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|All dressed in black, with the brothers Moore anchoring opposite sides of the stage, Orange Park project a spooky sibling sameness that is reminiscent of either the mop-topped early Beatles – or those creepy kiddies from The Village of the Damned. But once the music starts, just as the Who said (and Cheap Trick embellished), you know these kids are alright – they just seem a little strange. And with power-pop harmonies and hooks throughout, you can guess those two vintage groups had an influence or two here. Yet, for me Orange Park immediately brought to mind the Jam circa 1977 when that neo-mod punk group made their initial club foray into the States. True, Orange Park doesn’t have the mod accessories (except perhaps for their hair cuts) nor do they flail about the stage like those U.K. boys did. But that raw brute energy is there despite the carefully constructed vocals and commercial sensibilities of songs like “For Once In My Life” and “Glass.”
|Orange Park doesn’t rely on the tried and true formulas for churning out pop tunes – there’s something dark, maybe dangerous, beating beneath that seemingly innocent veneer should you dare to look.
|Justin Moore and brother Jeff, trading off on lead vocals and guitars kept things interesting throughout the set I caught at a recent Luna Lounge show. And the duo of Chris Harvey on bass and Jaye Moore (a cousin) on drums brought the strong rhythms to the forefront. In fact, that’s where you’ll find Harvey – front and center on stage – as if Orange Park is telling us that it’s the beat and the bottom that really matters. And that’s what separates this band from many of the other pop practitioners. There’s a distinct edge to Orange Park that doesn’t rely on the tried and true formulas for churning out pop tunes – there’s something dark, maybe dangerous, beating beneath that seemingly innocent veneer should you dare to look. Orange Park may be as tight as a 60s sit-com family, but something is definitely brewing in Pleasantville.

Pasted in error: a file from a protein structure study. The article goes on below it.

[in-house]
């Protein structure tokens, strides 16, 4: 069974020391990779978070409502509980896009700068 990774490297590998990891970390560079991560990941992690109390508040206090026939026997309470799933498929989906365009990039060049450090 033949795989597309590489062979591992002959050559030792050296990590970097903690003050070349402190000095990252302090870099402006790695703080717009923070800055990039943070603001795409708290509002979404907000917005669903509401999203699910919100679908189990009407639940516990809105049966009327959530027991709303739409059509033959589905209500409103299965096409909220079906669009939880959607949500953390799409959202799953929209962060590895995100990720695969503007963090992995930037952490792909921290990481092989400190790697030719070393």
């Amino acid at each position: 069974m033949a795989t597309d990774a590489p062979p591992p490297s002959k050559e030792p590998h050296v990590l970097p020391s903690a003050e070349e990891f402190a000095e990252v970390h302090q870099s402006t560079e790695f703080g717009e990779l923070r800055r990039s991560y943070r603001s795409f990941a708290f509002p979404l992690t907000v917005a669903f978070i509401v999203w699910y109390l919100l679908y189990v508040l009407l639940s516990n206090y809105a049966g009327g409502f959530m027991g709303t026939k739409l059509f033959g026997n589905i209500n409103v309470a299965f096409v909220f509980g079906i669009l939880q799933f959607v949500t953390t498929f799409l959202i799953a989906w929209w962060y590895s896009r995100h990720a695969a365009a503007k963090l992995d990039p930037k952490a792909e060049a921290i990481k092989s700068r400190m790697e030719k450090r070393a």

|Orange Park came out of the Williamsburg, Brooklyn scene about three years ago and released a four-song EP in 2002 (The Extended Play) produced by Peter Nim (Longwave, Sea Ray). One of the cuts, “Make Up Your Mind,” has been all over the airwaves and the web. This past year they toured with Longwave and also embarked on an adventurous cross-country mini-tour that included the International Pop Overthrow Festival in L.A. No rest for these guys, they’ve jumped right back into the New York groove and continue to gig constantly. They’re also in the process of recording a full length album titled Songs From The Unknown and East Coast and Midwest tours are in the offering this Fall.
|Commentary and photos by Jeff Rey
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